Researchers say lethal strains of influenza are most likely to arise next in coastal China, the Nile Delta and elsewhere.

In 1968, an especially virulent flu popped up in Hong Kong and quickly spread around the world; by the time it had run its course, more than 1 million people had died. Such great pandemics are bound to be repeated through history. The question is, where will the next one hit, and can we do anything to minimize the damage?

It's "yes" to the latter question and "potentially a whole load of cities" to the first, according to a new study by an international team of researchers. The scientists from UCLA, the United Nations, Egypt's "National Laboratory for Quality Control on Poultry Production" and elsewhere have made their top picks for where the next deadly influenza epidemic could strike: China's coastal regions, the Nile Delta and eastern Asia head the list. They're urging governments in these places to keep a close bead on signs of a spreading flu, so they can throw a cap on it before it becomes a worldwide plague.

These researchers are interested in kinds of flu similar to the 1968 strain, hardhitting illnesses forged through the process of "reassortment" – two types of virus meeting inside a host to spawn an even more virulent entity. So they started looking for geographic areas with an overlap among human flu (H3N2) outbreaks, bird flu outbreaks (H5N1) and swine populations. The pigs were a necessary part of the puzzle because, the scientists note, they can act like a "mixing vessel for reassortment of subtypes H5N1 and H3N2."

Rooting out these possible hot zones was more difficult than it may sound. Some countries have flu-reporting systems that are shaky at best (looking at you, Indonesia), and in Egypt and China business-conscious farmers sometimes don't report sickness among their herds. So the scientists took multiple approaches: In Egypt, for example, they focused on districts that had more water, because people often raise chickens near irrigated fields and canals. They took urban density into account in places like China, as thickly populated cities are more conducive to the spread of disease. Other things they examined included regional temperatures, rainfall, amount of cropland and, when available, "chicken and duck density."

You can see their various approaches at work in this map of China's potential "influenza reassortment areas":

(Via)

So where might the next superflu sprout forth? Here's their list of cities with the greatest chances of being exposed:

In Egypt: Cairo, Benha, Dumyat, El Faiyum and Shibin el Kom;

In China: Shanghai, Chengdu, Sichuan and Hangzhou (in general, the coastal provinces of Guangdong, Jiangsu, Shanghai, and Zhejiang, as well as the central provinces of Hunan and Sichuan);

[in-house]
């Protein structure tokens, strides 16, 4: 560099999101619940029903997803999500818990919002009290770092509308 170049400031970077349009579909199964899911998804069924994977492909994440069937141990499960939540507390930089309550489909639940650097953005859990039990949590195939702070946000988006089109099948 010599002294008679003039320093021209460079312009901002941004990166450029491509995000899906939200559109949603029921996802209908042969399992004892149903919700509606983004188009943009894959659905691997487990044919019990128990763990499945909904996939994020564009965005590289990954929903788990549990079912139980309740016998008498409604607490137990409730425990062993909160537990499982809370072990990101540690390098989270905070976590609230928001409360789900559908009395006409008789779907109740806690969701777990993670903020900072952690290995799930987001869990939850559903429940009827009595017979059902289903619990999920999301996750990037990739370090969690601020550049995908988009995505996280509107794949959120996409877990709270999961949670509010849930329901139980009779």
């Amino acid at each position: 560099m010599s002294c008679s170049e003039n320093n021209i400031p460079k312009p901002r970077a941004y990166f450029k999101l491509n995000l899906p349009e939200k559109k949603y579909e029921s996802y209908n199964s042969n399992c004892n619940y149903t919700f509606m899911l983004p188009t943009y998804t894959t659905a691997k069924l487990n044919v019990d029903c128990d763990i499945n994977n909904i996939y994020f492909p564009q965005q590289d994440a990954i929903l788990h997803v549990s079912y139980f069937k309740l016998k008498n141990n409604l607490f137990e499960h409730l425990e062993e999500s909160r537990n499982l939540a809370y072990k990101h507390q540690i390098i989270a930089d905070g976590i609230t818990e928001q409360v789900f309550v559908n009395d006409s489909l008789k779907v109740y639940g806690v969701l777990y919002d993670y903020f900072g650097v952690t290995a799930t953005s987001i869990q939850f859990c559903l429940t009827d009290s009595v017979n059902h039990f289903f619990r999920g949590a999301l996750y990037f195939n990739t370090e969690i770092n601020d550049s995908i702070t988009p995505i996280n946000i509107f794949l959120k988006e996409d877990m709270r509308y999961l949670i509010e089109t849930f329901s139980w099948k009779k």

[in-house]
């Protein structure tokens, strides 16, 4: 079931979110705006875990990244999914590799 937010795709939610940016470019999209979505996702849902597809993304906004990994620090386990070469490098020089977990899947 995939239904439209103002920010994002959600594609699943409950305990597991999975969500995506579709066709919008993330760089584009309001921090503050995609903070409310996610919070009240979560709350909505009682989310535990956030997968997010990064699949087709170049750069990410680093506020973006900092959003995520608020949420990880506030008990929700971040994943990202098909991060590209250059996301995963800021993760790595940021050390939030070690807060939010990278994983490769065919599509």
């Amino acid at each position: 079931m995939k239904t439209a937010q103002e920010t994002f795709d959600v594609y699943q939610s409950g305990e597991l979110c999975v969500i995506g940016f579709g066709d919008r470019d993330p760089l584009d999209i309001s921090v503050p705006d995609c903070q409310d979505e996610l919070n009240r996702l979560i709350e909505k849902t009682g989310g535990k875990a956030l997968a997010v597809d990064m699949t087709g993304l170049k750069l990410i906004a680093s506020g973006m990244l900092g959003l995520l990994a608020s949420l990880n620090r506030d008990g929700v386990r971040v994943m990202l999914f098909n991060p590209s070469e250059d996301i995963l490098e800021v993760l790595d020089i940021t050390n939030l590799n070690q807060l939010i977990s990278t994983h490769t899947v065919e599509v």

Elsewhere in Asia: Seoul, South Korea; Delhi and Kanpur, India; Dhaka, Bangladesh; and southwestern Japan.

Just something to fret about during your next international trip. For more info, take a look at the full study in the journal Emerging Infectious Diseases, called "Predicting Hotspots for Influenza Virus Reassortment."

Top image depicts the risk of bird flu outbreaks in China. More complete version here.

About the Author

Most Popular

  1. Environment

    Britain's Next Megaproject: A Coast-to-Coast Forest

    The plan is for 50 million new trees to repopulate one of the least wooded parts of the country—and offer a natural escape from several cities in the north.

  2. A small accessory dwelling unit—known as an ADU—is attached to an older single-family home in a Portland, Oregon, neighborhood.
    Design

    The Granny Flats Are Coming

    A new book argues that the U.S. is about to see more accessory dwelling units and guides homeowners on how to design and build them.

  3. Police cars outside the New York Port Authority Bus Terminal in New York City
    Life

    The Great Crime Decline and the Comeback of Cities

    Patrick Sharkey, author of Uneasy Peace, talks to CityLab about how the drop in crime has transformed American cities.

  4. The White House is seen reflected during a rainy day in Washington, D.C.
    POV

    The City That 'This Town' Forgot

    Washington, D.C., is home to a huge concentration of reporters. Why do they miss the stories happening in their own city?

  5. People walk through a crosswalk.
    Equity

    Great Cities Enable You to Live Longer

    Dense, well-educated, immigrant-friendly cities boost longevity—especially for the low-income.